Many tools and resources are available to help you read through the Bible at any pace you desire. Smartphone apps like You Version offer daily Bible reading plans and a wide range of downloadable plans are available here.

Should Christians study prophecy?

It seems that many Christians are unwilling to engage in serious study of books that speak of future events, like Revelation. Some do not even like to read those books. Christians shy away from the study of end times prophecy because of the difficulty in understanding the subject matter and the many different opinions taught about the end of the world. The study of the Bible’s teachings about the end times is certainly challenging, but is this a good reason to avoid the subject? Does the Bible give any reasons why Christians should study prophecy?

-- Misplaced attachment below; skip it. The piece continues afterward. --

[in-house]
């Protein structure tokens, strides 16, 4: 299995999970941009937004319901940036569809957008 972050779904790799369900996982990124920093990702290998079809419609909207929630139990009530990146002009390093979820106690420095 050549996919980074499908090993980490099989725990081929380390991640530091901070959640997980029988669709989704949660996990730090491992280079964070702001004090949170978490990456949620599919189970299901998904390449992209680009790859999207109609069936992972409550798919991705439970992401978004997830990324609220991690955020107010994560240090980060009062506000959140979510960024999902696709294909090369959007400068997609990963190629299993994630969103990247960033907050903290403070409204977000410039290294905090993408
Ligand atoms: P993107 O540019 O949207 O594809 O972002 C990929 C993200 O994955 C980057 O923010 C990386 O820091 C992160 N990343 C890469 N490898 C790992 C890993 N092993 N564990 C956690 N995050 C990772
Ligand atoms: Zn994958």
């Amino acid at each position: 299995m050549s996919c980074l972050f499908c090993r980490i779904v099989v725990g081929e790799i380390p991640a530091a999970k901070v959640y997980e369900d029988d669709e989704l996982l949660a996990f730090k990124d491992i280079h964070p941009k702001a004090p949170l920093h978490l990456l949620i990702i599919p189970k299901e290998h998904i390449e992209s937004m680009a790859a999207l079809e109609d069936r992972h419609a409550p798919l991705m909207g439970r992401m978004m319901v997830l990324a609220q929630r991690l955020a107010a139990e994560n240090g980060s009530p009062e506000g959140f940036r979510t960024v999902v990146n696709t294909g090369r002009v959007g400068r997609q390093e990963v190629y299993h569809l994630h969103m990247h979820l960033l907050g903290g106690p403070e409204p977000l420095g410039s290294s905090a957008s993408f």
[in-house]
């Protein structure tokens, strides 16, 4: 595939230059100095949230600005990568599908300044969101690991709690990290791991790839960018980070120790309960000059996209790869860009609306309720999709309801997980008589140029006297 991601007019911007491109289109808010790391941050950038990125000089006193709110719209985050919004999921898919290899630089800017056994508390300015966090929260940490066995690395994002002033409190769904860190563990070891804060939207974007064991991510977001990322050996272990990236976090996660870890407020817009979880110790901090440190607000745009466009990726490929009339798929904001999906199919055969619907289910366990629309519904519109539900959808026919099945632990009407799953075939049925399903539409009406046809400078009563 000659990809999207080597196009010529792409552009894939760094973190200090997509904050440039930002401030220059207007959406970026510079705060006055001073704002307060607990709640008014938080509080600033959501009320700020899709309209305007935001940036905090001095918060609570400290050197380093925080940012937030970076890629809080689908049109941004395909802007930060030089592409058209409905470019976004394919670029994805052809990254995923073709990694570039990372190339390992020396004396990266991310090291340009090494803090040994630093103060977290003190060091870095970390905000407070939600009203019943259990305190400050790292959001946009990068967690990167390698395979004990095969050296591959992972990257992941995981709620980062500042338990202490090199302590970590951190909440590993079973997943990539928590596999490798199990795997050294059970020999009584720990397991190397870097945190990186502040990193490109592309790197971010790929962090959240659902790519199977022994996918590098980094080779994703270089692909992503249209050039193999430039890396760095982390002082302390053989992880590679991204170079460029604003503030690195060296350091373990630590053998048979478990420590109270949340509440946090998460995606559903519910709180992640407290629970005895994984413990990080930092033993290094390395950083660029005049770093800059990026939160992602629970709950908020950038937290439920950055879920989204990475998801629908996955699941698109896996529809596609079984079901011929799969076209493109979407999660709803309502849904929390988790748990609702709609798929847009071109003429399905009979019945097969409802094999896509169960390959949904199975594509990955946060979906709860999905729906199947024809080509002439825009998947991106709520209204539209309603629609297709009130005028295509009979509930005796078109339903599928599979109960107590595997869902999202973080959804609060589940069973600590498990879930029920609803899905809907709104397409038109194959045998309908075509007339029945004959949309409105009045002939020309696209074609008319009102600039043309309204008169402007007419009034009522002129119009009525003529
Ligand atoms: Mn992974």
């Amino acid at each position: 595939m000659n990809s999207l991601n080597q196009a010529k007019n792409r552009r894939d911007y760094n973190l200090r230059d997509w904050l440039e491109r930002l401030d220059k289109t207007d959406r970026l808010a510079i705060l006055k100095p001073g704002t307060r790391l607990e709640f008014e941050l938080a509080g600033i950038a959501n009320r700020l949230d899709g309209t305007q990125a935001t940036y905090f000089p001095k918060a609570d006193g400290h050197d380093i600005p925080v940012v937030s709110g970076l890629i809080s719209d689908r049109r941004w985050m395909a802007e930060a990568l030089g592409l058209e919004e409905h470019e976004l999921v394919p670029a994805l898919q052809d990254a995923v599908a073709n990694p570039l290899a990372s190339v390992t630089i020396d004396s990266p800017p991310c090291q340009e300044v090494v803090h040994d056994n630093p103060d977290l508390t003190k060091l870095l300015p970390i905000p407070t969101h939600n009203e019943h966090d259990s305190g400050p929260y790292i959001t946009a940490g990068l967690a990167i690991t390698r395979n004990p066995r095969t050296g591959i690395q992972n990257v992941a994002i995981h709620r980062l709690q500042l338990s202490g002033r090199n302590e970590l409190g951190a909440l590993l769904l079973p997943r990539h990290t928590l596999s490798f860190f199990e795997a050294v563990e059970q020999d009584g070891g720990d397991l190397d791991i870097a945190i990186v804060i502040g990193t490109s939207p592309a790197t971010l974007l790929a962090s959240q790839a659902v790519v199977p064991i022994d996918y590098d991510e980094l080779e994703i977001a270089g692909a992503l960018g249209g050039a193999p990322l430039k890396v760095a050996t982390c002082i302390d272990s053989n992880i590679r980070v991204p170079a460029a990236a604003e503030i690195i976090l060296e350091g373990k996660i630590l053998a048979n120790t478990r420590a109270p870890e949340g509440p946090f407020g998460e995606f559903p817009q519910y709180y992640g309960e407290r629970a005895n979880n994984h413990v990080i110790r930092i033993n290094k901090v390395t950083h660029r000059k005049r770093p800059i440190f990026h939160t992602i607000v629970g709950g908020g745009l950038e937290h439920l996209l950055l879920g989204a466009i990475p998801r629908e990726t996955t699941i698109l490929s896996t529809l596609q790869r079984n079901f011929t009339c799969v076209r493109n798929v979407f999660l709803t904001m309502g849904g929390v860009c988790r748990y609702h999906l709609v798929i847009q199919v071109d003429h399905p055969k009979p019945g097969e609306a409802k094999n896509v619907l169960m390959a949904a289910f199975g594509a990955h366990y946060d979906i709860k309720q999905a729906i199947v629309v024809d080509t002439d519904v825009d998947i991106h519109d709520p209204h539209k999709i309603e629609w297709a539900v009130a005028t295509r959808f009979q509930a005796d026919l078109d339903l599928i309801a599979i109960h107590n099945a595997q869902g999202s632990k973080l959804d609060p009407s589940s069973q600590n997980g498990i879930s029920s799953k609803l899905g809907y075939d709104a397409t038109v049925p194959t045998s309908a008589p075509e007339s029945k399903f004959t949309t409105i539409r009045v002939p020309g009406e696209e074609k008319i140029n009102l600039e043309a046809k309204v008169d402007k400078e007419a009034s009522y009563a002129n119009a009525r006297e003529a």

Christians should study prophecy because it is a significant portion of the Bible. Scripture contains over 31,000 verses and a quarter of them are prophetic in nature. Some of the prophecies have already been fulfilled, but there are many still awaiting fulfillment. Most of Revelation, large portions of Daniel, Jeremiah, Isaiah and Ezekiel contain prophecies of the end times. One of the longest recorded sermons of Jesus (Matthew 24-25) speaks of the end times. To neglect the study of prophecy is to neglect the study of large portions of the Bible.

Christians should study prophecy because it shows the faihtfulness of God. The prophetic passages reveal the wrath of God on sin, show how God is going to fulfill all the promises He made to the saints of the Old Testament and assure the Christian that salvation brings eternal blessings. The study of prophecy shows that God has kept His Word and that He will continue to do so throughout all eternity.